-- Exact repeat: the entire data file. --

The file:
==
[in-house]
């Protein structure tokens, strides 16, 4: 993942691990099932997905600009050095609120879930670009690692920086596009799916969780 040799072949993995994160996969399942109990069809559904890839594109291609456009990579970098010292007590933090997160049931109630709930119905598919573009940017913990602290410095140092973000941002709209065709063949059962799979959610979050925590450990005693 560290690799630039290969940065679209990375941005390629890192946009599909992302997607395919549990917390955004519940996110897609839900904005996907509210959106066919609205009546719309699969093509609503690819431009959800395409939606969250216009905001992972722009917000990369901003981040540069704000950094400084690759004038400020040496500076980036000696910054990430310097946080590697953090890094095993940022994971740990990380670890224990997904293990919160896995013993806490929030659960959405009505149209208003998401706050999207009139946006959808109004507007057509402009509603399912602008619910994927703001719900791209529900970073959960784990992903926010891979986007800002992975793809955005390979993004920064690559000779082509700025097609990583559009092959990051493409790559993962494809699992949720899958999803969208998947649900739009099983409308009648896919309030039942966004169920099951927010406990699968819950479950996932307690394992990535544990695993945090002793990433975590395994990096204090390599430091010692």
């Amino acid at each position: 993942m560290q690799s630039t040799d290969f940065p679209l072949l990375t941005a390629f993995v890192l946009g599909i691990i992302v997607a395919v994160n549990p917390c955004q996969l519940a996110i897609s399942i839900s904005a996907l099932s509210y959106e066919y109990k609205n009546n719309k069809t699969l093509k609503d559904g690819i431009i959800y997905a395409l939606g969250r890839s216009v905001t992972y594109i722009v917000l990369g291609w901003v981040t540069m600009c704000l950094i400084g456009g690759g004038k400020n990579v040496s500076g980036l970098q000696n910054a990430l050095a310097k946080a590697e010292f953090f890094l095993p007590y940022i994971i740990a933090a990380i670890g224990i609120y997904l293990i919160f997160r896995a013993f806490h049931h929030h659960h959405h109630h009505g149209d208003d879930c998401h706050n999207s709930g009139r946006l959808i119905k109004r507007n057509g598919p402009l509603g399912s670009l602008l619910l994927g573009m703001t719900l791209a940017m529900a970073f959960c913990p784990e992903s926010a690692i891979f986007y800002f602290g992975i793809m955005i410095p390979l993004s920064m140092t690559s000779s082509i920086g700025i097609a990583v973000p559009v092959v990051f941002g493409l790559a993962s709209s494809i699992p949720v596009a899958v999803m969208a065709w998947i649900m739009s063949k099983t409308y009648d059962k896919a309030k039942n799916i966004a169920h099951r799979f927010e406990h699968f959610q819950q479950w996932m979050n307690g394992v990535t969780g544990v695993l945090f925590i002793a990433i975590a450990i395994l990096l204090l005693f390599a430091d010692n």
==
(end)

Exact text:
[in-house]
């Protein structure tokens, strides 16, 4: 993942691990099932997905600009050095609120879930670009690692920086596009799916969780 040799072949993995994160996969399942109990069809559904890839594109291609456009990579970098010292007590933090997160049931109630709930119905598919573009940017913990602290410095140092973000941002709209065709063949059962799979959610979050925590450990005693 560290690799630039290969940065679209990375941005390629890192946009599909992302997607395919549990917390955004519940996110897609839900904005996907509210959106066919609205009546719309699969093509609503690819431009959800395409939606969250216009905001992972722009917000990369901003981040540069704000950094400084690759004038400020040496500076980036000696910054990430310097946080590697953090890094095993940022994971740990990380670890224990997904293990919160896995013993806490929030659960959405009505149209208003998401706050999207009139946006959808109004507007057509402009509603399912602008619910994927703001719900791209529900970073959960784990992903926010891979986007800002992975793809955005390979993004920064690559000779082509700025097609990583559009092959990051493409790559993962494809699992949720899958999803969208998947649900739009099983409308009648896919309030039942966004169920099951927010406990699968819950479950996932307690394992990535544990695993945090002793990433975590395994990096204090390599430091010692």
């Amino acid at each position: 993942m560290q690799s630039t040799d290969f940065p679209l072949l990375t941005a390629f993995v890192l946009g599909i691990i992302v997607a395919v994160n549990p917390c955004q996969l519940a996110i897609s399942i839900s904005a996907l099932s509210y959106e066919y109990k609205n009546n719309k069809t699969l093509k609503d559904g690819i431009i959800y997905a395409l939606g969250r890839s216009v905001t992972y594109i722009v917000l990369g291609w901003v981040t540069m600009c704000l950094i400084g456009g690759g004038k400020n990579v040496s500076g980036l970098q000696n910054a990430l050095a310097k946080a590697e010292f953090f890094l095993p007590y940022i994971i740990a933090a990380i670890g224990i609120y997904l293990i919160f997160r896995a013993f806490h049931h929030h659960h959405h109630h009505g149209d208003d879930c998401h706050n999207s709930g009139r946006l959808i119905k109004r507007n057509g598919p402009l509603g399912s670009l602008l619910l994927g573009m703001t719900l791209a940017m529900a970073f959960c913990p784990e992903s926010a690692i891979f986007y800002f602290g992975i793809m955005i410095p390979l993004s920064m140092t690559s000779s082509i920086g700025i097609a990583v973000p559009v092959v990051f941002g493409l790559a993962s709209s494809i699992p949720v596009a899958v999803m969208a065709w998947i649900m739009s063949k099983t409308y009648d059962k896919a309030k039942n799916i966004a169920h099951r799979f927010e406990h699968f959610q819950q479950w996932m979050n307690g394992v990535t969780g544990v695993l945090f925590i002793a990433i975590a450990i395994l990096l204090l005693f390599a430091d010692n």